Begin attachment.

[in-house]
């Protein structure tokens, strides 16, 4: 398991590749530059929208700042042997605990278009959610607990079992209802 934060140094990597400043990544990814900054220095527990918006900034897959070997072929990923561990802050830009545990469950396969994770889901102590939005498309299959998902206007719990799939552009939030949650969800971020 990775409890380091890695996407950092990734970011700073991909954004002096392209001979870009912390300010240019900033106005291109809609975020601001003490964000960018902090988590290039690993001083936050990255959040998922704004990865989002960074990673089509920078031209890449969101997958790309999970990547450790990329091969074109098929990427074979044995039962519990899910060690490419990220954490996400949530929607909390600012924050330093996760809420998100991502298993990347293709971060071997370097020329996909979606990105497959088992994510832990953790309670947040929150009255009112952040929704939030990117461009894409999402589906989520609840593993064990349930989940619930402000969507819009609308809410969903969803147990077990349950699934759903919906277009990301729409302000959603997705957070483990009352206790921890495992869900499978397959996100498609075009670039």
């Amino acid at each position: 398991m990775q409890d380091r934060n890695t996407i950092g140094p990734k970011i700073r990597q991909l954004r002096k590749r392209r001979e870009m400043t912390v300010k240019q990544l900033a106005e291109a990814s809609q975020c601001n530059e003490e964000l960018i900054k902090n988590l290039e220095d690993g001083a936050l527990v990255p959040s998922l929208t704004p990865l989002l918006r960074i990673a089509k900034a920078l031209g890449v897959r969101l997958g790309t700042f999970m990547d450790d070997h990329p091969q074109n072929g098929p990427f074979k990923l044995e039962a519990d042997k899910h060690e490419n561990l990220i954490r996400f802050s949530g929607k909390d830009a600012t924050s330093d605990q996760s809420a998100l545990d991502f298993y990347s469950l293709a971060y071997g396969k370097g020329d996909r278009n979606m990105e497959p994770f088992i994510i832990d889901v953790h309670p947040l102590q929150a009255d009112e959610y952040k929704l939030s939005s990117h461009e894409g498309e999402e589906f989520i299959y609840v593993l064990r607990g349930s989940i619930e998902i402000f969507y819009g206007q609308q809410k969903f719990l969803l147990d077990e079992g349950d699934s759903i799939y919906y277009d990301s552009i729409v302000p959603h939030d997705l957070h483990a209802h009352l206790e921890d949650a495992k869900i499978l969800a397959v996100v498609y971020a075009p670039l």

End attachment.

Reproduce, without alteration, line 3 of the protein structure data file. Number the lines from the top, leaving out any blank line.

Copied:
């Amino acid at each position: 398991m990775q409890d380091r934060n890695t996407i950092g140094p990734k970011i700073r990597q991909l954004r002096k590749r392209r001979e870009m400043t912390v300010k240019q990544l900033a106005e291109a990814s809609q975020c601001n530059e003490e964000l960018i900054k902090n988590l290039e220095d690993g001083a936050l527990v990255p959040s998922l929208t704004p990865l989002l918006r960074i990673a089509k900034a920078l031209g890449v897959r969101l997958g790309t700042f999970m990547d450790d070997h990329p091969q074109n072929g098929p990427f074979k990923l044995e039962a519990d042997k899910h060690e490419n561990l990220i954490r996400f802050s949530g929607k909390d830009a600012t924050s330093d605990q996760s809420a998100l545990d991502f298993y990347s469950l293709a971060y071997g396969k370097g020329d996909r278009n979606m990105e497959p994770f088992i994510i832990d889901v953790h309670p947040l102590q929150a009255d009112e959610y952040k929704l939030s939005s990117h461009e894409g498309e999402e589906f989520i299959y609840v593993l064990r607990g349930s989940i619930e998902i402000f969507y819009g206007q609308q809410k969903f719990l969803l147990d077990e079992g349950d699934s759903i799939y919906y277009d990301s552009i729409v302000p959603h939030d997705l957070h483990a209802h009352l206790e921890d949650a495992k869900i499978l969800a397959v996100v498609y971020a075009p670039l």